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More Silly Conversations with My Principal

April 20, 2016

Most schools have  a staff member who has a special skill that others may not share. Often there is the custodian who can operate all of the heavy equipment that no one understands, or the efficient secretary who knows every phone extension by heart, or the physics teacher who inexplicably comprehends how to navigate all of the frustrating nuances of the grading software.  Schools usually have these experts, but there is usually at least one more:

The Photocopier Wrangler.

The one who always finds the jam, who knows how to replace staples, add new toner, and not only realizes how important it is to do a sample set of a packet before printing it sixty times, but is also aware which screen will enable that feature.  The Photocopier Wrangler even knows how to copy a book without that dark black border that wastes toner and increases the likelihood the copier will jam.  Moreover, the Wrangler does not need to be  reminded of these difficulties.

At times when others are tempted to curse, slam copier doors, shout at the machine, scream at the clock, or rush to the office for help or insist that the secretary summon a technician, the Photocopier Wrangler just sizes up the situation and gets on with it. Usually by the time help arrives, the Wrangler has solved the problem, and the machine is humming along like normal. The Wrangler is often already in class, completed copy job in hand.  Indeed, new staff members might have to wait months, if not years, to discover the identity of their school’s Wrangler.

As it turns out, the Photocopier Wrangler at my school is yours truly.  Indeed, it was while wearing my hat as the Wrangler that led to my most recent Silly Conversation.


I entered the copy room to discover the photocopier non-functional.  One of the paper drawers was popped out, and a hastily written note adorned the feeder: “COPIER JAMED. OFFICE TOLD.”  I realized instantly it was far more likely that the copier was actually jammed, as that is a common mishap for these machines, whereas being “jamed” is far less common.  After a brief investigation, I realized that a sheet of paper had become wedged behind the paper drawer, thus causing the malfunction.  It was an odd place indeed for a paper jam, made all the more strange because it appeared to be an original.  It thus would have had no business being anywhere near the paper drawer.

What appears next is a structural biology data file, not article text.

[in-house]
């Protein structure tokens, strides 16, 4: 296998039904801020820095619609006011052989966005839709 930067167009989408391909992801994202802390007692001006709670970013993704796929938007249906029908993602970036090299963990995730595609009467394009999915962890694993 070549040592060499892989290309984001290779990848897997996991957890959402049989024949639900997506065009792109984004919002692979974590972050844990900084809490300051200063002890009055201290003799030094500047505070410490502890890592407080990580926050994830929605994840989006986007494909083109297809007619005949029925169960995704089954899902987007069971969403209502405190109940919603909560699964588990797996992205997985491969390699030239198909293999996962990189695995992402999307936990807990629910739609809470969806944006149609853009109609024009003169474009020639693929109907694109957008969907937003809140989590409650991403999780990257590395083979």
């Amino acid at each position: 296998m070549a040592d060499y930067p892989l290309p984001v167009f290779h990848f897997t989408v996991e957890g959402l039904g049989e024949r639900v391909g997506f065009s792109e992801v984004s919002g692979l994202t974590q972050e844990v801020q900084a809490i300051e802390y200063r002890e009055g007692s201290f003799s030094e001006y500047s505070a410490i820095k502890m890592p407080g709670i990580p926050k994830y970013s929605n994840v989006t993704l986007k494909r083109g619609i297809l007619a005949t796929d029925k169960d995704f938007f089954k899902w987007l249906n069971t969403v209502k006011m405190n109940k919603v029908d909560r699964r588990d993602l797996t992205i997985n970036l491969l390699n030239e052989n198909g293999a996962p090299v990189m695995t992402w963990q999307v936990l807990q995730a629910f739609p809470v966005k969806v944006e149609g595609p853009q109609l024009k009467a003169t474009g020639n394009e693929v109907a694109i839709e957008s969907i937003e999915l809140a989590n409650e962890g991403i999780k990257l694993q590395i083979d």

That, though, was a mystery for another time.  As the Wrangler, it was my job to find a way to clear the jam.  The misfed paper could not be reached by hand behind the drawer, so I pushed the drawer in and out, until the force of the drawer popped the little perpetrator up high enough that I could reach it. It had now been ripped into a few pieces, but with a bit of stretching, was able to collect all of the sheets.

I shut the drawer and the machine went back to work.  Its first order of business was to print out the same document seven times, because we all know that when we send our document to a printer, and it doesn’t immediately come out, the magic elixir is to send it as many times as possible until it does.  I did finally get a chance to start my copy job, and then headed to the office to let them know the machine had been restored to working order.

I entered the office, and announced to one of the secretaries that she need not call the tech person out, as the problem had been resolved.  My principal looked up from his desk, and with his face a twisted mass of confusion and awe, asked me to repeat myself.

Me:  I said the photocopier has been fixed and you don’t need to call in the tech person.

He said nothing else, but rose from his desk and took several silent steps towards me. His mouth was actually agape, and he looked upon me with such disbelief, one would have thought I had instead announced that I had reanimated his dead brother, and that he was waiting to speak to him in the teacher’s lounge.

Him:  Wow! How did you do that?

Me:  I cleared the jam.

Him: What?

Me: I said I cleared the jam.

Him:  I don’t understand. How were you able to do that?

Me: I used my arm.

Him:  You used your arm?

Me:  Yes.

(I waved it around a bit to make sure there was no confusion.)

Him:  How did you use your arm?

Me:  I stretched it.  And then I clamped my hand around the paper, and then withdrew my arm.

(Again, I felt it necessary to supplement this description with a mimed demonstration.)

He said nothing, his expression unchanged.  It was at that moment it occurred to me that the photocopier was not simply an office machine to my principal. It was a great spiritual mystery, one that could barely be cognitively apprehended.  A bit like the Holy Trinity, the Noble Eightfold Path, or whatever the fuck it is Scientologists believe.

Having nothing else to add, I turned and headed back to my classroom.  Such is the occupational hazard of being the Photocopier Wrangler.





5 Comments leave one →
  1. Lucy Simard permalink
    April 20, 2016 2:33 pm

    This wonderful account had me right back in that copy room, struggling with frustration as I watched a certain colleague once again jam the darn thing up! But the description of the principal’s reaction had me in stitches! Thanks for the great start to my day.! I am picturing you in that copy room right now…..😱

  2. Patty Rankin permalink
    April 24, 2016 12:59 am

    Thank you so much for sharing your wonderful wit and hilarious hijynks! I think we all know the frustration of a copier anonymously jammed and left for dead. In this case, I think the principal did it in the copy room with a candlestick…

  3. Dani permalink
    September 14, 2016 1:59 am

    This had me laughing out loud at my kitchen table. I can see the miming clearly. Thanks for the laugh!

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